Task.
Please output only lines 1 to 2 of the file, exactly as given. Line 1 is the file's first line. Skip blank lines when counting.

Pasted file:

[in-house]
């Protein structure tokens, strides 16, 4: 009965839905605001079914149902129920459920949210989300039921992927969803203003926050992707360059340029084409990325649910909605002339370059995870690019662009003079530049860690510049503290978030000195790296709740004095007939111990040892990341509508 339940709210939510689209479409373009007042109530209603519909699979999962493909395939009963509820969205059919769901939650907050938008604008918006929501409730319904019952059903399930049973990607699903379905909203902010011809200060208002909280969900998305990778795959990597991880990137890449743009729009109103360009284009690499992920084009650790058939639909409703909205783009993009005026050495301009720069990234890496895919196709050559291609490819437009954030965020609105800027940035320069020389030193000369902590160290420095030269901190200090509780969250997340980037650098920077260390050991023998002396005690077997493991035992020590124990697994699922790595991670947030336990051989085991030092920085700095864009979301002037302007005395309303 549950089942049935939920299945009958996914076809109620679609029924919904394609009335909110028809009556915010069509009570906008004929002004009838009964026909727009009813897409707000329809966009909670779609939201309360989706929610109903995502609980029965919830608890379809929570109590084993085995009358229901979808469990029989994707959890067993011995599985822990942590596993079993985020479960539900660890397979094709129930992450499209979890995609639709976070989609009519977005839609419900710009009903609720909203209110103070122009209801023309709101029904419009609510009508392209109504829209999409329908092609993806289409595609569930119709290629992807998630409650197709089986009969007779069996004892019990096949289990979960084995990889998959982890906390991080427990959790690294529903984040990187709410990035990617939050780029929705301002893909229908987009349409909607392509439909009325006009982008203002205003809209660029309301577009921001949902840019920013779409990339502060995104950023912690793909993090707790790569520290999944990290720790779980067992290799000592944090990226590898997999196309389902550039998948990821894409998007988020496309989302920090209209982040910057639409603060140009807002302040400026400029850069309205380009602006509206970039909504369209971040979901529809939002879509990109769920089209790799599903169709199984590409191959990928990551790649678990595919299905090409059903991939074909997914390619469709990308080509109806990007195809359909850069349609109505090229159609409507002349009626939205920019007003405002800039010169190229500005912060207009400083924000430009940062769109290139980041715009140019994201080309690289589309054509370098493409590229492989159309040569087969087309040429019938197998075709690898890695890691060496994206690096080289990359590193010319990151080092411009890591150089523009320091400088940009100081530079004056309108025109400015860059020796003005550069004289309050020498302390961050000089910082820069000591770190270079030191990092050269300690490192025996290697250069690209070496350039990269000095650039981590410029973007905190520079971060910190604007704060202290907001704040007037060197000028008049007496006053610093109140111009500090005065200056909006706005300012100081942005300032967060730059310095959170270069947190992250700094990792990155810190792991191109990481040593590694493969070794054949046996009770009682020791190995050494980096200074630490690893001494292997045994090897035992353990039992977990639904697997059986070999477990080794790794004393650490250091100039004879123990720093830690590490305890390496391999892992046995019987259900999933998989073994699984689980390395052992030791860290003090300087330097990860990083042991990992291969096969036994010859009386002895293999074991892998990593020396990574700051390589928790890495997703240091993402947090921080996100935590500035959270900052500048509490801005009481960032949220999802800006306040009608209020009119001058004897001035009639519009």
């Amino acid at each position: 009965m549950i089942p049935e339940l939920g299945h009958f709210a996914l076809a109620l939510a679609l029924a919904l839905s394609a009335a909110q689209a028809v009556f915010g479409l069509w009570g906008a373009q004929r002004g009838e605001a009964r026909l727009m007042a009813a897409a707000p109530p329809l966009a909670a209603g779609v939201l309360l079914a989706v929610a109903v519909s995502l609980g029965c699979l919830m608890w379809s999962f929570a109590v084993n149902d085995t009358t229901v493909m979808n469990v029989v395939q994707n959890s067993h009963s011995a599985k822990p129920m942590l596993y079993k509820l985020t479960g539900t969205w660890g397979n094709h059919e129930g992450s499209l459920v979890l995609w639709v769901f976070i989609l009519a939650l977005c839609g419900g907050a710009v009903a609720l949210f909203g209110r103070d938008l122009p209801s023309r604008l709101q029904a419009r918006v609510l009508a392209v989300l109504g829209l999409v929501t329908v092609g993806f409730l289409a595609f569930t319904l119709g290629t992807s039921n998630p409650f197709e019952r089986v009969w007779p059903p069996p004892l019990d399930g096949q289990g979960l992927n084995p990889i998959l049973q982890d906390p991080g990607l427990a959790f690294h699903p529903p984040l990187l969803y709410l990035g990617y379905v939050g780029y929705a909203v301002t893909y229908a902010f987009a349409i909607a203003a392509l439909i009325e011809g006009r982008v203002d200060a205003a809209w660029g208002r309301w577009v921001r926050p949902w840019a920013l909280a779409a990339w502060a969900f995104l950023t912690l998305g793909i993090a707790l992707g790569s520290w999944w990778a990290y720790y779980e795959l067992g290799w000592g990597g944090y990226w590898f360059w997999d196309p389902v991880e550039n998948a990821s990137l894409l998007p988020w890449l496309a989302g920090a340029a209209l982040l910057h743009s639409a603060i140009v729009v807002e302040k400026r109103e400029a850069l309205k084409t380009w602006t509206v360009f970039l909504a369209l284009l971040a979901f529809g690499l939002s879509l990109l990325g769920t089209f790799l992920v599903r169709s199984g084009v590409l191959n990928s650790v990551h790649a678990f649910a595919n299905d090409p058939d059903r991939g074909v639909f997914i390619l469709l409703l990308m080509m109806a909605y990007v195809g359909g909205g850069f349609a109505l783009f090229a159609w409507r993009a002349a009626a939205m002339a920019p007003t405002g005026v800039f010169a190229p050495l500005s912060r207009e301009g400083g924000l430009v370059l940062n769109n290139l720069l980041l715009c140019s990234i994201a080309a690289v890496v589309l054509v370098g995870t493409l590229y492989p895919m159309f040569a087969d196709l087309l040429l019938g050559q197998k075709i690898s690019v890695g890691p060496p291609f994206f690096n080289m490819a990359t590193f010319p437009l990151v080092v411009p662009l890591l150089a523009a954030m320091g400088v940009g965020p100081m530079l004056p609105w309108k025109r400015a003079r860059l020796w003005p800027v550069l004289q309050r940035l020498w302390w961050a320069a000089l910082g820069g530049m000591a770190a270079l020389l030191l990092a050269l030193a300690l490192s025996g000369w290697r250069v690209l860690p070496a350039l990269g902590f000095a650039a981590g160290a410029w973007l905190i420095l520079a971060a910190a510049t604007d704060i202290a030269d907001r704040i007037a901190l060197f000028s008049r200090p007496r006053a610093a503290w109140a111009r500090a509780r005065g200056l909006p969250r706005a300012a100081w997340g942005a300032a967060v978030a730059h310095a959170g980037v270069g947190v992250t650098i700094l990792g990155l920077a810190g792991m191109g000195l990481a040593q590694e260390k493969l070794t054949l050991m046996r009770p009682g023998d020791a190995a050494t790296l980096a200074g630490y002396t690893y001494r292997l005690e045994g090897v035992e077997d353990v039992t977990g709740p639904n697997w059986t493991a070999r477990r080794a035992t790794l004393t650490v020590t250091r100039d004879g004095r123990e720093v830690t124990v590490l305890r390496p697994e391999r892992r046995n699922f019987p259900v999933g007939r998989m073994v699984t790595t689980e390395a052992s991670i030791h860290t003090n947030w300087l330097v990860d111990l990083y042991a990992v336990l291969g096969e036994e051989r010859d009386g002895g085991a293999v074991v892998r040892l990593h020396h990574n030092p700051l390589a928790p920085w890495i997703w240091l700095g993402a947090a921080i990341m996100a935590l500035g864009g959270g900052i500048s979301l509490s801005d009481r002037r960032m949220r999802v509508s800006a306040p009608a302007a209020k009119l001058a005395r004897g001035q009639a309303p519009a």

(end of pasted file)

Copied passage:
[in-house]
């Protein structure tokens, strides 16, 4: 009965839905605001079914149902129920459920949210989300039921992927969803203003926050992707360059340029084409990325649910909605002339370059995870690019662009003079530049860690510049503290978030000195790296709740004095007939111990040892990341509508 339940709210939510689209479409373009007042109530209603519909699979999962493909395939009963509820969205059919769901939650907050938008604008918006929501409730319904019952059903399930049973990607699903379905909203902010011809200060208002909280969900998305990778795959990597991880990137890449743009729009109103360009284009690499992920084009650790058939639909409703909205783009993009005026050495301009720069990234890496895919196709050559291609490819437009954030965020609105800027940035320069020389030193000369902590160290420095030269901190200090509780969250997340980037650098920077260390050991023998002396005690077997493991035992020590124990697994699922790595991670947030336990051989085991030092920085700095864009979301002037302007005395309303 549950089942049935939920299945009958996914076809109620679609029924919904394609009335909110028809009556915010069509009570906008004929002004009838009964026909727009009813897409707000329809966009909670779609939201309360989706929610109903995502609980029965919830608890379809929570109590084993085995009358229901979808469990029989994707959890067993011995599985822990942590596993079993985020479960539900660890397979094709129930992450499209979890995609639709976070989609009519977005839609419900710009009903609720909203209110103070122009209801023309709101029904419009609510009508392209109504829209999409329908092609993806289409595609569930119709290629992807998630409650197709089986009969007779069996004892019990096949289990979960084995990889998959982890906390991080427990959790690294529903984040990187709410990035990617939050780029929705301002893909229908987009349409909607392509439909009325006009982008203002205003809209660029309301577009921001949902840019920013779409990339502060995104950023912690793909993090707790790569520290999944990290720790779980067992290799000592944090990226590898997999196309389902550039998948990821894409998007988020496309989302920090209209982040910057639409603060140009807002302040400026400029850069309205380009602006509206970039909504369209971040979901529809939002879509990109769920089209790799599903169709199984590409191959990928990551790649678990595919299905090409059903991939074909997914390619469709990308080509109806990007195809359909850069349609109505090229159609409507002349009626939205920019007003405002800039010169190229500005912060207009400083924000430009940062769109290139980041715009140019994201080309690289589309054509370098493409590229492989159309040569087969087309040429019938197998075709690898890695890691060496994206690096080289990359590193010319990151080092411009890591150089523009320091400088940009100081530079004056309108025109400015860059020796003005550069004289309050020498302390961050000089910082820069000591770190270079030191990092050269300690490192025996290697250069690209070496350039990269000095650039981590410029973007905190520079971060910190604007704060202290907001704040007037060197000028008049007496006053610093109140111009500090005065200056909006706005300012100081942005300032967060730059310095959170270069947190992250700094990792990155810190792991191109990481040593590694493969070794054949046996009770009682020791190995050494980096200074630490690893001494292997045994090897035992353990039992977990639904697997059986070999477990080794790794004393650490250091100039004879123990720093830690590490305890390496391999892992046995019987259900999933998989073994699984689980390395052992030791860290003090300087330097990860990083042991990992291969096969036994010859009386002895293999074991892998990593020396990574700051390589928790890495997703240091993402947090921080996100935590500035959270900052500048509490801005009481960032949220999802800006306040009608209020009119001058004897001035009639519009």